Tag Archives: Marianne dePierres

dePierres, Marianne: Transformation Space (Sentients of Orion IV) (2010)

Manta ray: Alexander Safonov;  Space crafts: Dale O'Dell/Alamy;  Cover design: www.blacksheep-uk.com
Manta ray: Alexander Safonov;
Space crafts: Dale O’Dell/Alamy;
Cover design: http://www.blacksheep-uk.com

I haven’t really liked the other covers of the series that are like the one above. Nor have I liked the ones similar to the one below. But in the case of Transformation Space both covers have appealed to me. The bottom one is because of the eyes of the main model. In the above cover I love the details that reveal themselves as I review the picture along with the color combination.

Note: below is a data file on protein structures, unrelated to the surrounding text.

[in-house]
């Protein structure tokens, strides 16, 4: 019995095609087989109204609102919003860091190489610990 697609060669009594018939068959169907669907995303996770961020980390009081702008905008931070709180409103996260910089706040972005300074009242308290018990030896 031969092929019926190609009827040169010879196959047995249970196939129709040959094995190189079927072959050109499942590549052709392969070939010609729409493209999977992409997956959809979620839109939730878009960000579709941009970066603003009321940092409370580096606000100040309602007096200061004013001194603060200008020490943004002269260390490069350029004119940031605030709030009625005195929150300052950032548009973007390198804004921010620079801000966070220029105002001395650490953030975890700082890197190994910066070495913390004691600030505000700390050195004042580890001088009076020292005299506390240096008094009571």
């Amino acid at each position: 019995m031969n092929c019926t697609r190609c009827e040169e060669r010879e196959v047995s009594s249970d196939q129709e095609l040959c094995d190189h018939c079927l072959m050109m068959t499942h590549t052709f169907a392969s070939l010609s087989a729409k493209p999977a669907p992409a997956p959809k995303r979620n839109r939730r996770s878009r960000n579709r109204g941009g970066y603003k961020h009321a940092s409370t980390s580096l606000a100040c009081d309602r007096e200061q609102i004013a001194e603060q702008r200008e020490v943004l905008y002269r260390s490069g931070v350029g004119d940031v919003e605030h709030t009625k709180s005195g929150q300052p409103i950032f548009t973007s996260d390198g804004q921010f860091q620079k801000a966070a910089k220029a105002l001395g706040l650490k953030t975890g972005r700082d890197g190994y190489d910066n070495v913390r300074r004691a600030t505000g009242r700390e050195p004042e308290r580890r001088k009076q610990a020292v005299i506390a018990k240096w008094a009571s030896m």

Dum, da, rah, dum! The end is here.

 Like this … Nova projected a grave melancholia, a vast emptiness without end that made Mira want to weep.

<you know this? little one?>

We all know. Do you feel it too?

According to answers.com the definition of melancholia is:

Melancholia brings about a form of pessimism that sees the future as blocked and unchangeable. Such pessimism is accompanied by ideas of guilt and unworthiness, which find expression through self-accusation and can even give rise to delusion. …. Mental suffering engenders a continual desire for death.

How far would we be willing to go to get out of our melancholia? At what point does the melancholia cause us to tip over the boundary of no, nos? There are plenty of stories out there about just what happens to people who end up in this valley of bleakness in their attempts to relieve the pain.